Coal-powered Poland goes nuclear – POLITICO


WARSAW – Poland is signing a host of nuclear power deals – but not with France.

On Monday, Polish Deputy Prime Minister Jacek Sasin was in Seoul to sign a memorandum of understanding with South Korea, as well as Polish and Korean companies.

“Nuclear energy is safe, clean and green and complements the green transition and renewable energy sources,” Polish Prime Minister Mateusz Morawiecki said in a Facebook post on Monday.

Last week, Poland signed an agreement with Westinghouse of the United States to build the country’s first nuclear power plant.

“A strong Polish-American alliance guarantees the success of joint initiatives,” Morawiecki said in a Tweeter Friday.

Left out is France’s EDF, which was in contention for Polish contracts with its American and Korean rivals. This is largely due to the company’s problems building reactors on time and within budget, said Maciej Lipka of Poland’s National Center for Nuclear Research. He said EDF’s projects – Flamanville in France and Olkiluoto in Finland – have been delayed even beyond the usual problems with investments of this size.

“EDF regrets that the initial offer, based 100% on European EPR technology, was not discussed for the first site,” the French company said in a statement reported by Polish media.

In contrast, Lipka said: “Westinghouse’s general contractor, Bechtel – who will also be working in Poland – has been effective in securing the US Vogtle 3 and Vogtle 4 projects. [in the state of Georgia] out of sync problem effectively.

Korea’s KHNP has reportedly offered to build six APR1400 reactors with a capacity of 8.4 gigawatts for $26.7 billion. Westinghouse wanted $31.3 billion for six AP1000 reactors with a total capacity of 6.7 GW, while EDF’s bid last year for its EPR technology was $33-48.5 billion for four to six reactors.

After the signings, one power station will be built by Westinghouse under the Polish government and one by Poland’s ZE PAK and utility PGE with KHNP.

“We are going to build two nuclear power plants at the same time, one under the government program and the other under a company-led program,” Sasin said. Told Polish radio.

These agreements represent a huge change for Poland, which is one of the few central European countries without reactors. There were plans to build a Soviet-designed nuclear power plant in the 1980s, but the country ran out of money. For decades, governments left and right have talked about building reactors, but the plans never came to fruition.

Instead, Poland continues to rely on coal for around 70% of its electricity, putting it at odds with EU climate goals and becoming increasingly expensive due to rising system prices. EU emissions trading system. Banks are also reluctant to lend for coal-fired power, forcing Poland to cancel a major coal-fired power plant in 2020.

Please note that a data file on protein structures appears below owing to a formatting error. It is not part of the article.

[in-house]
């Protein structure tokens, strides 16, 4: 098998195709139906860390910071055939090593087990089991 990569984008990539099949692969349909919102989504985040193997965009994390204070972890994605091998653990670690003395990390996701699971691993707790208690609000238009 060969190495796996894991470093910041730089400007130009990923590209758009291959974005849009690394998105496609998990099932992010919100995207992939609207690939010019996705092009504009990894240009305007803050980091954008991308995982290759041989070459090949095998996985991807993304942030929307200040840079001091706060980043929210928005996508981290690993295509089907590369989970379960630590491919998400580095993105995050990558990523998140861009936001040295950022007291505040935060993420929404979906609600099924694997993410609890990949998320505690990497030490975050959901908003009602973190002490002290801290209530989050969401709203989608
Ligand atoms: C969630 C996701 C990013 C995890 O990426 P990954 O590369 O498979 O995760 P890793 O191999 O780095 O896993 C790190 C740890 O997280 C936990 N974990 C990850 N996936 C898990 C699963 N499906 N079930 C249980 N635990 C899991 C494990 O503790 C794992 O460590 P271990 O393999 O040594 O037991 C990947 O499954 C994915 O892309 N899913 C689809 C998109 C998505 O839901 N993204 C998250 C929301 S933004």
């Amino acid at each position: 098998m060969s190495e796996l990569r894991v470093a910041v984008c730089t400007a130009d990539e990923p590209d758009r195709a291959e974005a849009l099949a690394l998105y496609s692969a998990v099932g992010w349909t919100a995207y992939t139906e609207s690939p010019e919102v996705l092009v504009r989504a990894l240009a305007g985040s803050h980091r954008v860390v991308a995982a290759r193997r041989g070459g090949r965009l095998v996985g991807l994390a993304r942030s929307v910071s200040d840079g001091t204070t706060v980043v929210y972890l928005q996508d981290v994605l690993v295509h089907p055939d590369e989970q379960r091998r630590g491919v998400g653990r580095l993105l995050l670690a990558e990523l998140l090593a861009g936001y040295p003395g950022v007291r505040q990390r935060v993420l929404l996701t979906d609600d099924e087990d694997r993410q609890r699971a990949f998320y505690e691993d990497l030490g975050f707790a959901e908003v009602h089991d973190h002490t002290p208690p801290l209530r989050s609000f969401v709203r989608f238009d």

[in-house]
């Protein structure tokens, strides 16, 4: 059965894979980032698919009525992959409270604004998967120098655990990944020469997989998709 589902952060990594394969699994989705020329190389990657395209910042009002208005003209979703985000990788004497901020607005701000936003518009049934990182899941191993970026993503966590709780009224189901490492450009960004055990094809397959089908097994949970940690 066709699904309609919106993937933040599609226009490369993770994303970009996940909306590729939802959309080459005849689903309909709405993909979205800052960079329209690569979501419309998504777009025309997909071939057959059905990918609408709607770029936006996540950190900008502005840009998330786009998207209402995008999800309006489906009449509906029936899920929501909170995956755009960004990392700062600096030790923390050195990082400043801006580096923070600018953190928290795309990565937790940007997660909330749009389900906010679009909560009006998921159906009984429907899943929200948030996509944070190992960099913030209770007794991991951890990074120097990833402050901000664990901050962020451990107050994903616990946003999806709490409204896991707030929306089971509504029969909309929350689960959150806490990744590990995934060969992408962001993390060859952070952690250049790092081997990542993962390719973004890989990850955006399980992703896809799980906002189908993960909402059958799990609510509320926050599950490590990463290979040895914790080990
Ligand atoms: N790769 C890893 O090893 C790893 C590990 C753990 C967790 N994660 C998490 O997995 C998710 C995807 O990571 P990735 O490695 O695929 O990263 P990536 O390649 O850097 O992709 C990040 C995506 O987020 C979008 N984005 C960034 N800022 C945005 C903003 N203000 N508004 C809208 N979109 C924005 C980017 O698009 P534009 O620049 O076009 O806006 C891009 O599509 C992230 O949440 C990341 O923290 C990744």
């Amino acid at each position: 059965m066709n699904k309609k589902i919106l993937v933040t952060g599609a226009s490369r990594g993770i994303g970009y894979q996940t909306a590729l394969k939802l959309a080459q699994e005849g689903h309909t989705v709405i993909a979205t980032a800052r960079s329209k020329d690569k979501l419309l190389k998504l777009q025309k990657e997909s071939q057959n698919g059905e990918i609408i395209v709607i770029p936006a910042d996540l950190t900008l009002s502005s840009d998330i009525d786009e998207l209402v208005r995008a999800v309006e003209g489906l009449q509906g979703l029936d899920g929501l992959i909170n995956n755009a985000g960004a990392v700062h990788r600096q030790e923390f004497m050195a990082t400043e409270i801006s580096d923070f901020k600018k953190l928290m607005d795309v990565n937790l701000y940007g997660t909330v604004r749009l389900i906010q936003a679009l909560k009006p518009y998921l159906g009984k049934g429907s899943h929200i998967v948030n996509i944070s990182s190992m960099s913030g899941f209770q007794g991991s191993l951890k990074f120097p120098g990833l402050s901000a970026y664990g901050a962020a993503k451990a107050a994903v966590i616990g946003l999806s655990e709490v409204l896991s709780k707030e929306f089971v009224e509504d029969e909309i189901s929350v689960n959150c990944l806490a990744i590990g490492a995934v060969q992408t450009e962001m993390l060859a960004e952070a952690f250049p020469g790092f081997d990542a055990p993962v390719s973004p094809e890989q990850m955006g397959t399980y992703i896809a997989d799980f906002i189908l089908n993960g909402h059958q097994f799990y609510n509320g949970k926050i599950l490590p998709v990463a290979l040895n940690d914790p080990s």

The need to accelerate the energy transition was underscored by the war in Ukraine, with Russia cutting off gas supplies to Poland and Poland banning the import of Russian coal.

Under Poland’s official energy program, the country plans to have up to 9 MW of nuclear capacity by 2040 generating more than a third of its electricity; the first reactor is expected to be commissioned by 2033.

“It’s a very tight schedule,” Lipka said.

The lucrative nuclear deals have sparked a fierce lobbying war.

EDF published paid articles in the Polish press last week, saying: “Unlike its competitors, EDF is currently building nuclear power plants in Europe.”

But the close security relationship between Poland and the United States – something that was strengthened following the Russian invasion of Ukraine – proved decisive. The Polish Air Force is equipped with American and Warsaw F-16 fighters sign an agreement in July to buy 250 Abrams tanks.

“The choice of US technology is not surprising as the recently published environmental report for the Kopalino-Lubiatowo site was entirely based on the parameters of the AP1000, a Westinghouse reactor technology,” said Adam Błażowski of Fota4Climate, a pro-nuclear climate and environmental organization. foundation.

Warsaw has also forged closer security ties with South Korea, signature an agreement for the purchase of 48 FA-50 combat aircraft, K9 self-propelled howitzers and at least 180 K2 Black Panther tanks.

“I am glad that after the recently signed contracts for the purchase of equipment for the Polish army, our cooperation with South Korea is expanding to other areas,” Morawiecki said in his message.

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